The Low Income Home Energy Assistance Program (LIHEAP) helps low-income households with heating and cooling costs. The program operates throughout the United States through yearly grants funded by the Federal Government. In addition to heating and cooling assistance, LIHEAP offers home weatherization assistance and emergency assistance for households facing utility disconnection due to nonpayment. Apply for benefits through your Department of Social Services, or call the National Energy Assistance Referral project at for more information.
How It Works
Once approved, a household receives a letter detailing benefit amounts based on family size, utility costs and income. The local LIHEAP agency also notifies utilities providers of the benefit amounts. In some areas, gas and electric companies notified of a household's enrollment in an energy assistance plan cannot disconnect utilities for nonpayment during the winter months. Additionally, the program assists households currently disconnected from heating or cooling utilities with reconnection. LIHEAP pays energy providers directly during the regular billing cycle until the funds are depleted. Eligible families may qualify for free or low-cost energy-related home repairs or other weatherization services.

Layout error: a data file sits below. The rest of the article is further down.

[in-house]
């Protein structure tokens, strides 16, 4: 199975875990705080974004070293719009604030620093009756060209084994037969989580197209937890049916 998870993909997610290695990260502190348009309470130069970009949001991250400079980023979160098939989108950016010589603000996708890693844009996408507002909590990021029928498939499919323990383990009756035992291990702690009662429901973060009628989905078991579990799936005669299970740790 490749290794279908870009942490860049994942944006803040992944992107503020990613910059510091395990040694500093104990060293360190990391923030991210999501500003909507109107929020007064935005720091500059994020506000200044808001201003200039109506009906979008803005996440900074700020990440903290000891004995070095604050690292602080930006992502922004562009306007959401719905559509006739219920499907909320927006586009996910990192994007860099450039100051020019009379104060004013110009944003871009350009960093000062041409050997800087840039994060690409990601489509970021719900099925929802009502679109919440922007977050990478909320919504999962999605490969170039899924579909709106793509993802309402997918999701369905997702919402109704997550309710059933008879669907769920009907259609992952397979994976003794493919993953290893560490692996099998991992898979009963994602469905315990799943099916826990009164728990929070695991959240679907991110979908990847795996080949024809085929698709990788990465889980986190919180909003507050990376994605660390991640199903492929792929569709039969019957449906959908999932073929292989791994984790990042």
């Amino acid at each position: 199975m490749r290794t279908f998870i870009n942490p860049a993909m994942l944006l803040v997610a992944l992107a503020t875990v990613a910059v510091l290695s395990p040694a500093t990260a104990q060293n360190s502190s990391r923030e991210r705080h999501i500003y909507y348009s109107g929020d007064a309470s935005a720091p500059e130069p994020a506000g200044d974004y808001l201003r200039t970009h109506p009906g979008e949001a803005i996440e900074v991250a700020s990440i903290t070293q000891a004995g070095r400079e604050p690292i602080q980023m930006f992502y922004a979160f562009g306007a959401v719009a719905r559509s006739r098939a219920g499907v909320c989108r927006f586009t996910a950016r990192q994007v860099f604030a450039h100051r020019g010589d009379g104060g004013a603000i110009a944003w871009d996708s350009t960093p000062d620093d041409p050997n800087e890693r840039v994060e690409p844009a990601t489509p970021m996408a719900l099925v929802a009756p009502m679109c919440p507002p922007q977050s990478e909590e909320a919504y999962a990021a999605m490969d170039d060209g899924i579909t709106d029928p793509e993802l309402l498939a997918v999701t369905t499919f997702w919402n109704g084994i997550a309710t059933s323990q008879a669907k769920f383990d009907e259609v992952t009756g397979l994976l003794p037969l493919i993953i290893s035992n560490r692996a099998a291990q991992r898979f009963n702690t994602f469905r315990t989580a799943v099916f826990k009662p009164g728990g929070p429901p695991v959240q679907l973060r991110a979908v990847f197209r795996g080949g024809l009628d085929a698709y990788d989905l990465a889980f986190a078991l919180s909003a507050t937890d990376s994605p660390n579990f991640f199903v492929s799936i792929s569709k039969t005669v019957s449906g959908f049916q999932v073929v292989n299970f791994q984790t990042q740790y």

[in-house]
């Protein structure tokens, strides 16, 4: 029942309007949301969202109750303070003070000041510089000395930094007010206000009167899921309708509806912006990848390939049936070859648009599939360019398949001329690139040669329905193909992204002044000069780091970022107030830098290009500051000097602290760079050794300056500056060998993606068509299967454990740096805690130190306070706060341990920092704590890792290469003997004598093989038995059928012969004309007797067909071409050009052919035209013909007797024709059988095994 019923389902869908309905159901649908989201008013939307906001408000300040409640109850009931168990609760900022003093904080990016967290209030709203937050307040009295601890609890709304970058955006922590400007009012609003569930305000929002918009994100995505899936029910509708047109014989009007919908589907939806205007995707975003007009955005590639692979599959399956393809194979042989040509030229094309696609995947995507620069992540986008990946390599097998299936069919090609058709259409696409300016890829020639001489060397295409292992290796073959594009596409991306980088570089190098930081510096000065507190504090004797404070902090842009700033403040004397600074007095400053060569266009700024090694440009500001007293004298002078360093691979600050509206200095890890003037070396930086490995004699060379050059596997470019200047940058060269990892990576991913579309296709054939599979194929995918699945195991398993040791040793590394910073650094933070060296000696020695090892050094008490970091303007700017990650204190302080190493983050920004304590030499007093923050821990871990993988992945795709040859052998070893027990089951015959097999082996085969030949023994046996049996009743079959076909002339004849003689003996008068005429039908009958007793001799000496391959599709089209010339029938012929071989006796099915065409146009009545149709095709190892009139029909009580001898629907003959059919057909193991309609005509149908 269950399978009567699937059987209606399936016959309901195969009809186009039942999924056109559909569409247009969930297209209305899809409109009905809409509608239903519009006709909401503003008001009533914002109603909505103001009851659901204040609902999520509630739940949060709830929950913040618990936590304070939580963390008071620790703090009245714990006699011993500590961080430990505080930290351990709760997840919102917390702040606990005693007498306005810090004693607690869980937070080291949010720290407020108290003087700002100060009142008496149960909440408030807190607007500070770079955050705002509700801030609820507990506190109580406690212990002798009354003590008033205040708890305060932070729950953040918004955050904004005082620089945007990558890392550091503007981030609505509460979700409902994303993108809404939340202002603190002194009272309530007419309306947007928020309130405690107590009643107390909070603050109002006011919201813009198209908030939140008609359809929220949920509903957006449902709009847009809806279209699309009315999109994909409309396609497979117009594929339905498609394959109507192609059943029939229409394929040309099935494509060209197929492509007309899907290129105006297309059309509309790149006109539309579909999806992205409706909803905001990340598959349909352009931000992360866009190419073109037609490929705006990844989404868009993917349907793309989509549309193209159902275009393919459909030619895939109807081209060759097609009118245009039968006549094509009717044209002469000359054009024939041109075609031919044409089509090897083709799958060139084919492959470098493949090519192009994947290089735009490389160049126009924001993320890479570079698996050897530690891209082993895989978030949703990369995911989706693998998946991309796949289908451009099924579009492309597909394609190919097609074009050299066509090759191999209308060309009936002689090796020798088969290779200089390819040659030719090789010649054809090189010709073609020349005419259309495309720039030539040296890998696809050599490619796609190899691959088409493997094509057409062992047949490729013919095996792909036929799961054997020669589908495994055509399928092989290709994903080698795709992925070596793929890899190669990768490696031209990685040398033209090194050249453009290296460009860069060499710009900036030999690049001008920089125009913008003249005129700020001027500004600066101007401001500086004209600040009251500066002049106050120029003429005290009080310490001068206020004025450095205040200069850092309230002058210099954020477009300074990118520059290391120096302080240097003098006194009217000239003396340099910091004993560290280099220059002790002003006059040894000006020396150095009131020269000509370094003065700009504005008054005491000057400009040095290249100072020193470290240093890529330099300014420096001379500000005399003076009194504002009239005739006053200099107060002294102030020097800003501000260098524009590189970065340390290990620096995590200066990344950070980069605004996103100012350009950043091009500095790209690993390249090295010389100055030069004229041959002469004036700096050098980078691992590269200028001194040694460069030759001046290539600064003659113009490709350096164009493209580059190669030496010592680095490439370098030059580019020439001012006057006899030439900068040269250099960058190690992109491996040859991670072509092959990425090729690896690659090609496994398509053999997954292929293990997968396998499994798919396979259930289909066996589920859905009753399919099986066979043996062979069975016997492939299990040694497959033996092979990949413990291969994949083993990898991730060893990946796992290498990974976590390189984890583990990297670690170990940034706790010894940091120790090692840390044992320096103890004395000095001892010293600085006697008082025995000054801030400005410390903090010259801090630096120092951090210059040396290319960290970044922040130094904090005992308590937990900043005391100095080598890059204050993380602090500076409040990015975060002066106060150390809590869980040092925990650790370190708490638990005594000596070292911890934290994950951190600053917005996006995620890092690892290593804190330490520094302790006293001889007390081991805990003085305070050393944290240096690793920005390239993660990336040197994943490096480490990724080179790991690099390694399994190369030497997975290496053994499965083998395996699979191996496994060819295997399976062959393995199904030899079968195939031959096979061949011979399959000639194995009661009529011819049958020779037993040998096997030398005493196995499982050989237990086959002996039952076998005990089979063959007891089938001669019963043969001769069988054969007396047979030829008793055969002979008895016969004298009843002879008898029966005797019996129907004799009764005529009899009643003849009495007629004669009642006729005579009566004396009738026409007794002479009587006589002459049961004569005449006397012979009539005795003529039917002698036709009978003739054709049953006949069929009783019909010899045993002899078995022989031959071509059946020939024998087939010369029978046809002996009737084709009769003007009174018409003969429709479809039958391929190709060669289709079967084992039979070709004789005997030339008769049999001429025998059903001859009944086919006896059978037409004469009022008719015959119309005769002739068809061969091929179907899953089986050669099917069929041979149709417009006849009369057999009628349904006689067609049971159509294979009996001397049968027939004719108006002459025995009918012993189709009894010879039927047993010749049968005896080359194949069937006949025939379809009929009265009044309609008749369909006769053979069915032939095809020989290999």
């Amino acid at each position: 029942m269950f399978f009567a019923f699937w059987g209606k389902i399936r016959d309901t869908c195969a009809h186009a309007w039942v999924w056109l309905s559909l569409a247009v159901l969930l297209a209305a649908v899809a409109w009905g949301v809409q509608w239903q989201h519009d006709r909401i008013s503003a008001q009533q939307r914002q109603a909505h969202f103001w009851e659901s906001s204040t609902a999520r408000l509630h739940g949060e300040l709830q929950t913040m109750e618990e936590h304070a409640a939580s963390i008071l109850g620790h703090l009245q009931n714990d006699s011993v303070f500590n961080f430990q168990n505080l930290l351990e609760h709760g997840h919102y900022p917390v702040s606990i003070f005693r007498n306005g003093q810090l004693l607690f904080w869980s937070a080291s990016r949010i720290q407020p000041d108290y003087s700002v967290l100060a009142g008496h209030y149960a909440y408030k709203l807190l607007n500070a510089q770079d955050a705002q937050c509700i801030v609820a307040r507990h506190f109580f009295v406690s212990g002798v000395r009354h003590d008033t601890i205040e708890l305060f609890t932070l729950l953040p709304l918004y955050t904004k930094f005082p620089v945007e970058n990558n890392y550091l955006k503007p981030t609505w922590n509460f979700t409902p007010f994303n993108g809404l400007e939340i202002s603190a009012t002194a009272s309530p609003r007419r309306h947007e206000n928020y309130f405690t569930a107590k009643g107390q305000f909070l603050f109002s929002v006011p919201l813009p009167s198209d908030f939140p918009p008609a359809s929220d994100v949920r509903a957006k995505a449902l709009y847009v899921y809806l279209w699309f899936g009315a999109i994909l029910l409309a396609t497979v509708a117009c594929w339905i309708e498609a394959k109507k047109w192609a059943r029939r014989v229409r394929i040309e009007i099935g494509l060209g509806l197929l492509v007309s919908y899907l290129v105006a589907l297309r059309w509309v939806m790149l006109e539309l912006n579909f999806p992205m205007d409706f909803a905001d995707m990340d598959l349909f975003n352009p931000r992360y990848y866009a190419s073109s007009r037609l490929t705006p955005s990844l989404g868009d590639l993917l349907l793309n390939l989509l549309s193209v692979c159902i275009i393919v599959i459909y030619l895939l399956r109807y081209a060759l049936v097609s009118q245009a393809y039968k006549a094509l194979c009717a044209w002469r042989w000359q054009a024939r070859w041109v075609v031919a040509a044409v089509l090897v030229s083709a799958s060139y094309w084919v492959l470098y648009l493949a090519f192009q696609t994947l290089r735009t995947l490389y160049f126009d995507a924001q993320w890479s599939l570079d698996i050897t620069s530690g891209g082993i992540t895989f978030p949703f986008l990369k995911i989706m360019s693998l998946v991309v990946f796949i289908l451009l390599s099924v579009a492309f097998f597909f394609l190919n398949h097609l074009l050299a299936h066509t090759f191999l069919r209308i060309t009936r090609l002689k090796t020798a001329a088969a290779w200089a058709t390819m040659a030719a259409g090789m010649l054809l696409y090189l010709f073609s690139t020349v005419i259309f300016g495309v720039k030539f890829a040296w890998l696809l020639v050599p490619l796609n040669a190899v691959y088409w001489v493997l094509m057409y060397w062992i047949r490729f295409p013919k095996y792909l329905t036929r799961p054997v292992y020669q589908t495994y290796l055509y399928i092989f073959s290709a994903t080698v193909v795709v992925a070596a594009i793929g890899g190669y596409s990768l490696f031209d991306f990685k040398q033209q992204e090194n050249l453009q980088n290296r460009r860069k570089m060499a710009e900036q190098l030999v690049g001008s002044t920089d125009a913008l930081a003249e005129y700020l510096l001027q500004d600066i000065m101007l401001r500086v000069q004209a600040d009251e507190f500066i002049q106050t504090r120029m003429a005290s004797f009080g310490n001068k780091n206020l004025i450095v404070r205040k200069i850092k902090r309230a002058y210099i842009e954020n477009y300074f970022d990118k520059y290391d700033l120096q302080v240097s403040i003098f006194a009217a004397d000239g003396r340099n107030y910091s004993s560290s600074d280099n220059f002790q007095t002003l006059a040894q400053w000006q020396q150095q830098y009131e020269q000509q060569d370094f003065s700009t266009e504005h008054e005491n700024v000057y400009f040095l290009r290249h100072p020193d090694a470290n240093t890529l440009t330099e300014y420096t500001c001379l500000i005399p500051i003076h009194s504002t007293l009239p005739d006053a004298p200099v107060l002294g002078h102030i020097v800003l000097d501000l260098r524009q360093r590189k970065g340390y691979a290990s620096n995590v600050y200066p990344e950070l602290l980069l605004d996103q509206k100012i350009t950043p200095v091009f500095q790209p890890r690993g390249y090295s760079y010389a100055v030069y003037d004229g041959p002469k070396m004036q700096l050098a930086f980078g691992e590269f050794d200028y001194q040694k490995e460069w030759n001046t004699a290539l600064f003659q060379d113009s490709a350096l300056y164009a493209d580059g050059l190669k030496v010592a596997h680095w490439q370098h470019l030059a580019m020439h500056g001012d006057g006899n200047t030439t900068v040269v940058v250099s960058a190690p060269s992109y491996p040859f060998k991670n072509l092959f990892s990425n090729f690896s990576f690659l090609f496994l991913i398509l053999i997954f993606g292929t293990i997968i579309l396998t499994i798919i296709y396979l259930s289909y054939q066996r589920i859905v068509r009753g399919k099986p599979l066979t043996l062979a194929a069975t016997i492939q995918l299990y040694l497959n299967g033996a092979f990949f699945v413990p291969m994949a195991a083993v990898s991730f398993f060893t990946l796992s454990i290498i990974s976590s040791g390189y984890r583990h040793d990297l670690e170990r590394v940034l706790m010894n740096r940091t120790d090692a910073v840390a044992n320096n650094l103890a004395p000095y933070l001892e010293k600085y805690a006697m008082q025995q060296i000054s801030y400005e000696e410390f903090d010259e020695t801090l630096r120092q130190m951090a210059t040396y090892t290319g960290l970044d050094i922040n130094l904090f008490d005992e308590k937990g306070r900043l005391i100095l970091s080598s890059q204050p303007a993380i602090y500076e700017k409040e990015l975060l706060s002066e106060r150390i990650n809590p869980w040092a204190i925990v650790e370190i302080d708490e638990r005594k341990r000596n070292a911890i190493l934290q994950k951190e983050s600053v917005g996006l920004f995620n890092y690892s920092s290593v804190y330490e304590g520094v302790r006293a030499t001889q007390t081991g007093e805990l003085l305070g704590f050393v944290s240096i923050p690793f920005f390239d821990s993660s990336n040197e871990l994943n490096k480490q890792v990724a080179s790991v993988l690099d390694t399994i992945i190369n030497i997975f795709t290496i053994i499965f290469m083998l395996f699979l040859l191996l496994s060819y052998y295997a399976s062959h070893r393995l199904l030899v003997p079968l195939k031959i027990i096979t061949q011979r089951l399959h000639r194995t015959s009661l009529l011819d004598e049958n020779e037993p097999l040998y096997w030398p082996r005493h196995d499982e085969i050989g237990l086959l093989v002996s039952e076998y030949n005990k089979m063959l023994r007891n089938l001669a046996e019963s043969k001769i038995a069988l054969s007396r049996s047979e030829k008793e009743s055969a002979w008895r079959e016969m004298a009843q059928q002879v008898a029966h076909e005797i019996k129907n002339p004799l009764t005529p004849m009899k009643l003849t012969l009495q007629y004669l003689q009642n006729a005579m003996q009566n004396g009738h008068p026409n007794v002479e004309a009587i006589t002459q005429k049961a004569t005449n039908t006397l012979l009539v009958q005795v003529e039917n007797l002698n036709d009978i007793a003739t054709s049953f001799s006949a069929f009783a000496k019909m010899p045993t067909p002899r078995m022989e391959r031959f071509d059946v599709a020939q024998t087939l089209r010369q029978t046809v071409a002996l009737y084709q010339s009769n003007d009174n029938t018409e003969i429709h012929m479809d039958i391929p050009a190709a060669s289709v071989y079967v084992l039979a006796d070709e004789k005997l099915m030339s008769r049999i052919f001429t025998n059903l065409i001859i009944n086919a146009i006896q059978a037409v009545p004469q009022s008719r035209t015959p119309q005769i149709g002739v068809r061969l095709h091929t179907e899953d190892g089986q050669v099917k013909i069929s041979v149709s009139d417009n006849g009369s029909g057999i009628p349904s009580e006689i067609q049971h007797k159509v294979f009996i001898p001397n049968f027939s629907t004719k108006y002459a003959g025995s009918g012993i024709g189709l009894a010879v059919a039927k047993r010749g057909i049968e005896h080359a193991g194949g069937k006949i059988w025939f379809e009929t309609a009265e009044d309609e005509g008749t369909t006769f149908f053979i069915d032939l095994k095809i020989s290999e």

While the Federal Government determines maximum LIHEAP income requirements based on annual Federal Poverty Guidelines (FPG), states may establish lower or higher income limits depending on the state's median income. As of 2010, individuals may qualify for energy assistance if the household income does not exceed 150 percent of the FPG or 60 percent of the state's median income. Regardless of the median income, states cannot establish income limits lower than 110 percent of the FPG. Individuals receiving Temporary Assistance for Needy Families, Supplemental Security Income, food stamps and other eligible government benefits are automatically eligible for LIHEAP assistance.
Applicants must provide proof of income and residency, identification for all household members, copies of Social Security cards, verification of United States citizenship or qualifying alien status, and recent utility or heating bills. Utility bills are required to estimate average heating and cooling costs for benefit determination and to set up payments with energy providers.
Except for emergency services, funds may be limited in some areas. Households with children or with elderly and disabled members receive priority treatment, followed by households with high energy needs and low income. States set aside emergency funds for households facing disconnection, but individuals are encouraged to apply early for monthly assistance. Depending on state policy, some areas may provide cooling assistance and heating assistance separately.